Gov. Rick Scott wants $77 million to fund five Gulf restoration projects throughout the state. Scott submitted the proposals to the Gulf Coast Ecosystem Restoration Council for funding consideration under the RESTORE Act.
The proposals target needs in 10 major watersheds and are directed at areas indicated through feedback from stakeholders at various meetings across the state. The proposals were also drawn from a list of more than 1,200 written restoration submissions.
“We’re committed to protecting and restoring Florida’s estuaries, and these $77 million in projects would significantly bolster our efforts to protect and restore our natural treasures,” Scott said. “Our Department of Environmental Protection has worked closely with local leaders and environmental stakeholders to identify the projects that will best benefit our critical ecosystems. Through state funding we’ve made major investments in the Everglades and the Keys, and with these dollars we’ll make similar investments in North Florida’s estuaries and continue to make Florida’s environment a priority.”
The funding proposals include a nearly $7 million proposal for the Tampa Bay Watershed for five projects. Three of them are shovel-ready stormwater projects that would improve water quality and habitat within the watershed. Also included in that portion of Scott’s proposal is Manatee County’s Robinson Preserve restoration. The Alafia Bank Bird Sanctuary living shoreline installations, which are two highly ranked projects identified in the Southwest Florida Regional Ecosystem Restoration Plan, would also see a boost.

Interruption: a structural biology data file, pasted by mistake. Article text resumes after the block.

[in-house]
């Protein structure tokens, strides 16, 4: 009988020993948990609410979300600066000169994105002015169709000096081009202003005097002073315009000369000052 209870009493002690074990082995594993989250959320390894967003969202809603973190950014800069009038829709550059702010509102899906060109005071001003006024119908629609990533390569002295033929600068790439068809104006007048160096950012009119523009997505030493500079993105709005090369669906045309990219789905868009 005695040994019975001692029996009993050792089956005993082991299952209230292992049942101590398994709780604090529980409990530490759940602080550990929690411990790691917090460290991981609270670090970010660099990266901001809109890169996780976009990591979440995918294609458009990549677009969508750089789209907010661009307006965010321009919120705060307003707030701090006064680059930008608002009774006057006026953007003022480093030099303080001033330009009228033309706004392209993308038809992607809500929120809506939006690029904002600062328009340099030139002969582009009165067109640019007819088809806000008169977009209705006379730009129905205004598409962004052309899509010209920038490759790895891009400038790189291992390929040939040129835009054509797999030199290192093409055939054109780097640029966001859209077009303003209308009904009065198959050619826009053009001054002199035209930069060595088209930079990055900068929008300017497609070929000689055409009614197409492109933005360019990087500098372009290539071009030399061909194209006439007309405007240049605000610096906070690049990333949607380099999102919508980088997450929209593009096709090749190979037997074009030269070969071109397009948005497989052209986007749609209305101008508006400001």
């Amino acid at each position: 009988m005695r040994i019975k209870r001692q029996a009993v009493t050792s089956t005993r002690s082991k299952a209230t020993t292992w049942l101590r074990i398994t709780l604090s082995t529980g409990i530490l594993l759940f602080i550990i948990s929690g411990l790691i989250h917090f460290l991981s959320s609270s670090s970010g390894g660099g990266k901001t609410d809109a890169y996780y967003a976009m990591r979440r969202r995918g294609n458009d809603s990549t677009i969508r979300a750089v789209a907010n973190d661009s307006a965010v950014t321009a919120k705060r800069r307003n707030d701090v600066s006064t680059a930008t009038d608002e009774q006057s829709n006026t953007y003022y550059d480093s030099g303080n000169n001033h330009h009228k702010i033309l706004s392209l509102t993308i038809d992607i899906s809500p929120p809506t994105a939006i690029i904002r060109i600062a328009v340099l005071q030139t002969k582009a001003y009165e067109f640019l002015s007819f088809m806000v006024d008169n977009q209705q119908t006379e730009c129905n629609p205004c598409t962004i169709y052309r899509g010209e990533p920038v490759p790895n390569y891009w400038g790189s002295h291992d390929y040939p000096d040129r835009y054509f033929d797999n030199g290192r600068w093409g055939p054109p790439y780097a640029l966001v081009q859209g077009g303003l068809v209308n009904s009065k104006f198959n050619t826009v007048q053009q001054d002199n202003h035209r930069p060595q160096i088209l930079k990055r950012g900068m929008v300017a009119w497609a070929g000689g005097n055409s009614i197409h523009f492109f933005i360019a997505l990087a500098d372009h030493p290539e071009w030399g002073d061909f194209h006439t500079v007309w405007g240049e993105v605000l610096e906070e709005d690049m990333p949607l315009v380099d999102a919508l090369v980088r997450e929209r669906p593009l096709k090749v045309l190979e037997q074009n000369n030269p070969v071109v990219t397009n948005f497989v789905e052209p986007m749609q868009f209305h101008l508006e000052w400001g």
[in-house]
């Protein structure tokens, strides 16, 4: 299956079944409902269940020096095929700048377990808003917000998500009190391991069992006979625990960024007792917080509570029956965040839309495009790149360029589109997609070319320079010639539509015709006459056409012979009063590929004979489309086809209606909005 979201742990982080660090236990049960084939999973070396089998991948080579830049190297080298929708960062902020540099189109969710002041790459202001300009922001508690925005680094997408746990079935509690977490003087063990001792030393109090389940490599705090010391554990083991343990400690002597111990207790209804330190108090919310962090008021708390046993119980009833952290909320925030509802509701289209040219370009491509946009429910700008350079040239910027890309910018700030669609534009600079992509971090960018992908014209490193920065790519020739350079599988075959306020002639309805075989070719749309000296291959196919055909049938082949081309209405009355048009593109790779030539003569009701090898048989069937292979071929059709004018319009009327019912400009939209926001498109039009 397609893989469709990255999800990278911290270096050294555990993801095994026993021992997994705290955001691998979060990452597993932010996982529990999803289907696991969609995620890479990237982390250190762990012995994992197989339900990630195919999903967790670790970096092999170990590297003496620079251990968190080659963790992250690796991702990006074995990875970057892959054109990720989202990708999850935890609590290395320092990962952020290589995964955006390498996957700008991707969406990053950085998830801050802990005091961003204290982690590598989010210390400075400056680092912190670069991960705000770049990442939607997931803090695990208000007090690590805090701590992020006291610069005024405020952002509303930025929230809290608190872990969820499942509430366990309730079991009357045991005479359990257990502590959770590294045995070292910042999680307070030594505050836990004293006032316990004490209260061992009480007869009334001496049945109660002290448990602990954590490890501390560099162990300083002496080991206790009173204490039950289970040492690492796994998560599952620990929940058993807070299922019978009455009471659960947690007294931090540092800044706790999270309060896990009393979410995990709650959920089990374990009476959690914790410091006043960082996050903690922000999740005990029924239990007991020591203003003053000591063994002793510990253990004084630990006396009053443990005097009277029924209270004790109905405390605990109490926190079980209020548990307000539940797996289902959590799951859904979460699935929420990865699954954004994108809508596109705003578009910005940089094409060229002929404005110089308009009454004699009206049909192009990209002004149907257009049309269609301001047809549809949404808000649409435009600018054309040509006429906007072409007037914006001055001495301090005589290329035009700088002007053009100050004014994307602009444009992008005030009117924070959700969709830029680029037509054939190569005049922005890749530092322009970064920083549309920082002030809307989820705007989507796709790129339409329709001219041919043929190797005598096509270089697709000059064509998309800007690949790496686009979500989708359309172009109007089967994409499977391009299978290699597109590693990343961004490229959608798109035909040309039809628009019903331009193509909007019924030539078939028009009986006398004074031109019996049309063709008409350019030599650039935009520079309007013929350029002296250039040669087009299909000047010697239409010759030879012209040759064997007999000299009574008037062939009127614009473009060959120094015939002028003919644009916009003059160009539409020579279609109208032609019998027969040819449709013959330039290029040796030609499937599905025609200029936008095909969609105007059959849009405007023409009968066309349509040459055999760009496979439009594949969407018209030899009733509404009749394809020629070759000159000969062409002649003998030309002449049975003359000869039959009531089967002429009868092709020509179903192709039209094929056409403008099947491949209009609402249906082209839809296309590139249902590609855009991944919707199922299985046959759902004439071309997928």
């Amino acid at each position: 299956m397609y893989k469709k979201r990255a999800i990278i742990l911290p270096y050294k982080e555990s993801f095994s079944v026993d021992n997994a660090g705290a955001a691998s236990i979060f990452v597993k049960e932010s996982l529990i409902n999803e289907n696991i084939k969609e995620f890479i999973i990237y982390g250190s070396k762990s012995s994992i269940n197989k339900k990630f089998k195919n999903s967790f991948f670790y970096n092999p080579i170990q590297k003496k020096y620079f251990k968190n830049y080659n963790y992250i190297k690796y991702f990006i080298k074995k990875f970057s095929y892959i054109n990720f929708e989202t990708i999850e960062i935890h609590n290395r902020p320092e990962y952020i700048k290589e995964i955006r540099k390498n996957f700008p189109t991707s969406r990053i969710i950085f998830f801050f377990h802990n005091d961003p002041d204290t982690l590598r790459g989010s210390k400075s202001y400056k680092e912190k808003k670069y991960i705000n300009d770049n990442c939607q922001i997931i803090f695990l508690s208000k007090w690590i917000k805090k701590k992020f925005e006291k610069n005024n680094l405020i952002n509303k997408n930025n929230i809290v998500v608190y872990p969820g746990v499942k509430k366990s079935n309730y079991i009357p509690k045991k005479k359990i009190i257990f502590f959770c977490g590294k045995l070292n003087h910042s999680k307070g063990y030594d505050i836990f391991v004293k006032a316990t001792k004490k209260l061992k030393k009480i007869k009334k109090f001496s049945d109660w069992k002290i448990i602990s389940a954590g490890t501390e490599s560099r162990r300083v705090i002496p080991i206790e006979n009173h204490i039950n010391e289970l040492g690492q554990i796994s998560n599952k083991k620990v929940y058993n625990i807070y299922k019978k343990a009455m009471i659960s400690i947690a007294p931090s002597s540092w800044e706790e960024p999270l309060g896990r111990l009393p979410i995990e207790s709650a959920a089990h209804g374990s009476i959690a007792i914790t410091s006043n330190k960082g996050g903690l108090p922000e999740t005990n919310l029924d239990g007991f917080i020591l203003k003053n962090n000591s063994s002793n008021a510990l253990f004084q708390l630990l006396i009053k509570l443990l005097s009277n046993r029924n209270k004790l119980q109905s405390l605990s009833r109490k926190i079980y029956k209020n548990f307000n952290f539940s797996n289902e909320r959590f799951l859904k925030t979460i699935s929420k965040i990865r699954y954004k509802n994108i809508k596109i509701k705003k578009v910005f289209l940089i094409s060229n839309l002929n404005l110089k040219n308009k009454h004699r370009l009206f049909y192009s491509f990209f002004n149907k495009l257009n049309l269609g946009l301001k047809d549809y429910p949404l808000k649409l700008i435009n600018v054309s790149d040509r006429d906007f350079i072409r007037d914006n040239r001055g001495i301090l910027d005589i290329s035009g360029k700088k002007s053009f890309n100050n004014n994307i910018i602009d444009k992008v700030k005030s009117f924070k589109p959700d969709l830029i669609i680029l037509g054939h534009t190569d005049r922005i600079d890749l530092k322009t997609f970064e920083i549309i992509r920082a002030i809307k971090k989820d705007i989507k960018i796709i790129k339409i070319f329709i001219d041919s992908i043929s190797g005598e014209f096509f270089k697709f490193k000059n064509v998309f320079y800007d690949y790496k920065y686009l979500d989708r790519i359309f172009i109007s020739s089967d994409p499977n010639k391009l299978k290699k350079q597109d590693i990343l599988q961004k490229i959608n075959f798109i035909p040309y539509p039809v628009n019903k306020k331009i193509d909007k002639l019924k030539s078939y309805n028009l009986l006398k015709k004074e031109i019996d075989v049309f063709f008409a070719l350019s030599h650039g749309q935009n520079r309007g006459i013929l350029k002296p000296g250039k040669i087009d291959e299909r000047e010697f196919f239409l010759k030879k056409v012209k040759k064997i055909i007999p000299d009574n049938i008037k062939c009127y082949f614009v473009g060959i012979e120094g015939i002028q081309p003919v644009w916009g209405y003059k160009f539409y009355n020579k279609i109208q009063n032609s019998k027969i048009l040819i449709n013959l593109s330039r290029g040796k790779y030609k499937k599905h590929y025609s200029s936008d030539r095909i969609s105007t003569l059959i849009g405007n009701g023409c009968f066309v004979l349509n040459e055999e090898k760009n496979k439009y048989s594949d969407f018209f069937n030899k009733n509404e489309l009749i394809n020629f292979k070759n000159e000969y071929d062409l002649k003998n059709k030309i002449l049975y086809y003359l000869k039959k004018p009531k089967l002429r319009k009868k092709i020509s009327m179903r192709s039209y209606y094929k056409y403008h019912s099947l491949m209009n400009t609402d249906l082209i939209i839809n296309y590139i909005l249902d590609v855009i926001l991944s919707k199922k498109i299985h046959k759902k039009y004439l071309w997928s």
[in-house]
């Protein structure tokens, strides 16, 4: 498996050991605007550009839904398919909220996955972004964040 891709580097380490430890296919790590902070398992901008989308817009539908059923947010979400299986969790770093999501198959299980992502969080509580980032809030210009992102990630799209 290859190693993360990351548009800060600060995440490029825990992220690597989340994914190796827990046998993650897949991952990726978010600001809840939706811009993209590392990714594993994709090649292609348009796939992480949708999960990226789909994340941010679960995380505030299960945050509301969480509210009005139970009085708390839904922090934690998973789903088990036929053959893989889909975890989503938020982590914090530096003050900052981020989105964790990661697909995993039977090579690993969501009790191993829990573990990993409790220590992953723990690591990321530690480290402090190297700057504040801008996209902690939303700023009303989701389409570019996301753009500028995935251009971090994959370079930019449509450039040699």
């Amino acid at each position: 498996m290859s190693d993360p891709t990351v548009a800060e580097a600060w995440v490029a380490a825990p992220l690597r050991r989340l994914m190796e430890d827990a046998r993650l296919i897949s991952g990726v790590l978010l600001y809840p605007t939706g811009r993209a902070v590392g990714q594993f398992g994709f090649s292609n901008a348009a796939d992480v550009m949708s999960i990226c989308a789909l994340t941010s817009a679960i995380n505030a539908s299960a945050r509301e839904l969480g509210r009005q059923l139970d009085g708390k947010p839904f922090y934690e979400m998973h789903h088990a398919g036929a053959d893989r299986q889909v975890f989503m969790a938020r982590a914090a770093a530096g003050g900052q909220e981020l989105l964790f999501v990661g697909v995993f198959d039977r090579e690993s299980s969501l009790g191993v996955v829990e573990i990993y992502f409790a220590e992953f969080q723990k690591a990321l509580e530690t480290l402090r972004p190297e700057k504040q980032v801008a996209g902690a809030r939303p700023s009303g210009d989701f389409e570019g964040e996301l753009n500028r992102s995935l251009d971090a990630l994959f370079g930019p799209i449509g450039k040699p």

Two living shoreline projects in the Pensacola Bay Watershed would benefit. That also includes a wastewater reuse project, stormwater and wastewater improvements and contaminated sediment removal. Those projects account for $15.9 million of the total requested funding.
The Apalachicola Bay Watershed also stands to gain from Scott’s proposal. Three major projects that would improve fresh-water flows to the bay. More than $26 million would go toward expanding natural resource damage assessment and rebuilding oyster populations as well as various other projects to restore the bay.
A project in the Suwannee River Watershed Proposal would provide $12.1 million in funds to acquire conservation easements in the Florida Forever Lower Suwannee River to implement an oyster restoration project near Cedar Key.
The Northwest Florida Estuaries and Watersheds Proposal is intended to complete the current watershed planning efforts in the Panhandle and includes funding for design, permitting, implementation and monitoring for high-priority water quality and habitat restoration projects that will be identified through planning efforts. The funding amount for that is $16.8 million.
“Water quality is a top priority in Florida, and the projects in the submitted proposals significantly reflect that priority. We hope to see the projects approved and implemented in the near future,” said DEP Secretary Herschel T. Vinyard Jr. “The proposals submitted are just one example of Gov. Scott’s commitment to the environment.”
Funding through the RESTORE Act is intended to be used for restoration projects and research associated with the 2010 BP oil spill. The available funds come from the BP settlement.